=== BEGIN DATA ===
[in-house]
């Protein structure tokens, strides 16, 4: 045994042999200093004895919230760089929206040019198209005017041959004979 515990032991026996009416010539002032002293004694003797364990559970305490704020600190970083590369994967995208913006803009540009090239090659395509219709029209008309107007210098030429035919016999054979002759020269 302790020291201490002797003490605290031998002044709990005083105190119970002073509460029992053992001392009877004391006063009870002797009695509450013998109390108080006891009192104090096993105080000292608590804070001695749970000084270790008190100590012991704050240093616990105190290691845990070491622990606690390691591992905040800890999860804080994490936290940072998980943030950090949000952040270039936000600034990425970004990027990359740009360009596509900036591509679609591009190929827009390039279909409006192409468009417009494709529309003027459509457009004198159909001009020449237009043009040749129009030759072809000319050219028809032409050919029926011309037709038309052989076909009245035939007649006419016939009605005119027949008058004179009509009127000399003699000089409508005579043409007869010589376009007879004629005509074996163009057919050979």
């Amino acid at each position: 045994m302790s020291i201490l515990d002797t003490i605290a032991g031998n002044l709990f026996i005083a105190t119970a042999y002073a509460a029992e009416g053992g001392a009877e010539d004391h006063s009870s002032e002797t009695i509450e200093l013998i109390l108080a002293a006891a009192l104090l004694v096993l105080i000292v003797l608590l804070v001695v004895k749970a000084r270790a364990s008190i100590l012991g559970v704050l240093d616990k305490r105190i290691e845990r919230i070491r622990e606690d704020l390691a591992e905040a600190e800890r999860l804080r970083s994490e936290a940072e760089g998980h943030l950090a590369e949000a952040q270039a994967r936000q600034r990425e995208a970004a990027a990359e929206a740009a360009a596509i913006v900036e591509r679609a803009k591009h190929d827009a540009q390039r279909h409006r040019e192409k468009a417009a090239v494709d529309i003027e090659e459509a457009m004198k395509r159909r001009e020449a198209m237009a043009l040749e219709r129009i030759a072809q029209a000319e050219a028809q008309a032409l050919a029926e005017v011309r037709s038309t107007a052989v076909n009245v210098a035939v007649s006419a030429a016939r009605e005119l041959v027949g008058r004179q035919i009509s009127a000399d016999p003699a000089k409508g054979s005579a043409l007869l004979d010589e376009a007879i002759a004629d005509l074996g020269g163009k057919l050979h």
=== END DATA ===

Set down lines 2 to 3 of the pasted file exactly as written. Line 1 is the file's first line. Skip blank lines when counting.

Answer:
């Protein structure tokens, strides 16, 4: 045994042999200093004895919230760089929206040019198209005017041959004979 515990032991026996009416010539002032002293004694003797364990559970305490704020600190970083590369994967995208913006803009540009090239090659395509219709029209008309107007210098030429035919016999054979002759020269 302790020291201490002797003490605290031998002044709990005083105190119970002073509460029992053992001392009877004391006063009870002797009695509450013998109390108080006891009192104090096993105080000292608590804070001695749970000084270790008190100590012991704050240093616990105190290691845990070491622990606690390691591992905040800890999860804080994490936290940072998980943030950090949000952040270039936000600034990425970004990027990359740009360009596509900036591509679609591009190929827009390039279909409006192409468009417009494709529309003027459509457009004198159909001009020449237009043009040749129009030759072809000319050219028809032409050919029926011309037709038309052989076909009245035939007649006419016939009605005119027949008058004179009509009127000399003699000089409508005579043409007869010589376009007879004629005509074996163009057919050979």
């Amino acid at each position: 045994m302790s020291i201490l515990d002797t003490i605290a032991g031998n002044l709990f026996i005083a105190t119970a042999y002073a509460a029992e009416g053992g001392a009877e010539d004391h006063s009870s002032e002797t009695i509450e200093l013998i109390l108080a002293a006891a009192l104090l004694v096993l105080i000292v003797l608590l804070v001695v004895k749970a000084r270790a364990s008190i100590l012991g559970v704050l240093d616990k305490r105190i290691e845990r919230i070491r622990e606690d704020l390691a591992e905040a600190e800890r999860l804080r970083s994490e936290a940072e760089g998980h943030l950090a590369e949000a952040q270039a994967r936000q600034r990425e995208a970004a990027a990359e929206a740009a360009a596509i913006v900036e591509r679609a803009k591009h190929d827009a540009q390039r279909h409006r040019e192409k468009a417009a090239v494709d529309i003027e090659e459509a457009m004198k395509r159909r001009e020449a198209m237009a043009l040749e219709r129009i030759a072809q029209a000319e050219a028809q008309a032409l050919a029926e005017v011309r037709s038309t107007a052989v076909n009245v210098a035939v007649s006419a030429a016939r009605e005119l041959v027949g008058r004179q035919i009509s009127a000399d016999p003699a000089k409508g054979s005579a043409l007869l004979d010589e376009a007879i002759a004629d005509l074996g020269g163009k057919l050979h």